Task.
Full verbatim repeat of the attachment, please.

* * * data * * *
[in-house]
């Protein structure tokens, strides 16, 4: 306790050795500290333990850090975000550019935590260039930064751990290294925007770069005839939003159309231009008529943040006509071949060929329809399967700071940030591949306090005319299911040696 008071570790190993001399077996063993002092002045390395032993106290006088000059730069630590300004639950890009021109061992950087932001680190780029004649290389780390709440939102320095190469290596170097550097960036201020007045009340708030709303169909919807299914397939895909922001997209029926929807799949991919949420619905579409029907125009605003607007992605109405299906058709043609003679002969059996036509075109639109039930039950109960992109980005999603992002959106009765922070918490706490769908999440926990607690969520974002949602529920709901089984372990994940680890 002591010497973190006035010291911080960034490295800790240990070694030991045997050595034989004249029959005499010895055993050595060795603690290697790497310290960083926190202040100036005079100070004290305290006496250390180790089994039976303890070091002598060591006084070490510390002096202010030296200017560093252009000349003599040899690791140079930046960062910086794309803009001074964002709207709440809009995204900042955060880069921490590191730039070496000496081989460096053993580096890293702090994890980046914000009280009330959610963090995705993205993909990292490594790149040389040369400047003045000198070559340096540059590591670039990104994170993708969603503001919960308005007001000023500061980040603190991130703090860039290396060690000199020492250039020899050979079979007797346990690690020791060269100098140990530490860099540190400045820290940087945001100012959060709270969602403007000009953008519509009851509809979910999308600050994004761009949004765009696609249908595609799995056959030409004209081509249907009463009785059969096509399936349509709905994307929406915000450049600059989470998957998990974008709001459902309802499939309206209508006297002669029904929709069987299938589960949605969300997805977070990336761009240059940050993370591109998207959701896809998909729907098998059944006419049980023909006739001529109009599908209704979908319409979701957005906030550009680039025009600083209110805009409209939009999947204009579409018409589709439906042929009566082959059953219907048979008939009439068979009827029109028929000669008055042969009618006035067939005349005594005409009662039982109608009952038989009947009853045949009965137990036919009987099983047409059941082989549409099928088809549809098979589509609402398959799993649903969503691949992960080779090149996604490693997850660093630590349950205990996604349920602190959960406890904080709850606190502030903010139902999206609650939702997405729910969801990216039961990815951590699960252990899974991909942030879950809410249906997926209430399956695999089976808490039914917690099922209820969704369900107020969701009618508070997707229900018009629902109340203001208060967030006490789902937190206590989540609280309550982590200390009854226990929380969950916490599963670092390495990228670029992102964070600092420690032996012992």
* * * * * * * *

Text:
[in-house]
């Protein structure tokens, strides 16, 4: 306790050795500290333990850090975000550019935590260039930064751990290294925007770069005839939003159309231009008529943040006509071949060929329809399967700071940030591949306090005319299911040696 008071570790190993001399077996063993002092002045390395032993106290006088000059730069630590300004639950890009021109061992950087932001680190780029004649290389780390709440939102320095190469290596170097550097960036201020007045009340708030709303169909919807299914397939895909922001997209029926929807799949991919949420619905579409029907125009605003607007992605109405299906058709043609003679002969059996036509075109639109039930039950109960992109980005999603992002959106009765922070918490706490769908999440926990607690969520974002949602529920709901089984372990994940680890 002591010497973190006035010291911080960034490295800790240990070694030991045997050595034989004249029959005499010895055993050595060795603690290697790497310290960083926190202040100036005079100070004290305290006496250390180790089994039976303890070091002598060591006084070490510390002096202010030296200017560093252009000349003599040899690791140079930046960062910086794309803009001074964002709207709440809009995204900042955060880069921490590191730039070496000496081989460096053993580096890293702090994890980046914000009280009330959610963090995705993205993909990292490594790149040389040369400047003045000198070559340096540059590591670039990104994170993708969603503001919960308005007001000023500061980040603190991130703090860039290396060690000199020492250039020899050979079979007797346990690690020791060269100098140990530490860099540190400045820290940087945001100012959060709270969602403007000009953008519509009851509809979910999308600050994004761009949004765009696609249908595609799995056959030409004209081509249907009463009785059969096509399936349509709905994307929406915000450049600059989470998957998990974008709001459902309802499939309206209508006297002669029904929709069987299938589960949605969300997805977070990336761009240059940050993370591109998207959701896809998909729907098998059944006419049980023909006739001529109009599908209704979908319409979701957005906030550009680039025009600083209110805009409209939009999947204009579409018409589709439906042929009566082959059953219907048979008939009439068979009827029109028929000669008055042969009618006035067939005349005594005409009662039982109608009952038989009947009853045949009965137990036919009987099983047409059941082989549409099928088809549809098979589509609402398959799993649903969503691949992960080779090149996604490693997850660093630590349950205990996604349920602190959960406890904080709850606190502030903010139902999206609650939702997405729910969801990216039961990815951590699960252990899974991909942030879950809410249906997926209430399956695999089976808490039914917690099922209820969704369900107020969701009618508070997707229900018009629902109340203001208060967030006490789902937190206590989540609280309550982590200390009854226990929380969950916490599963670092390495990228670029992102964070600092420690032996012992």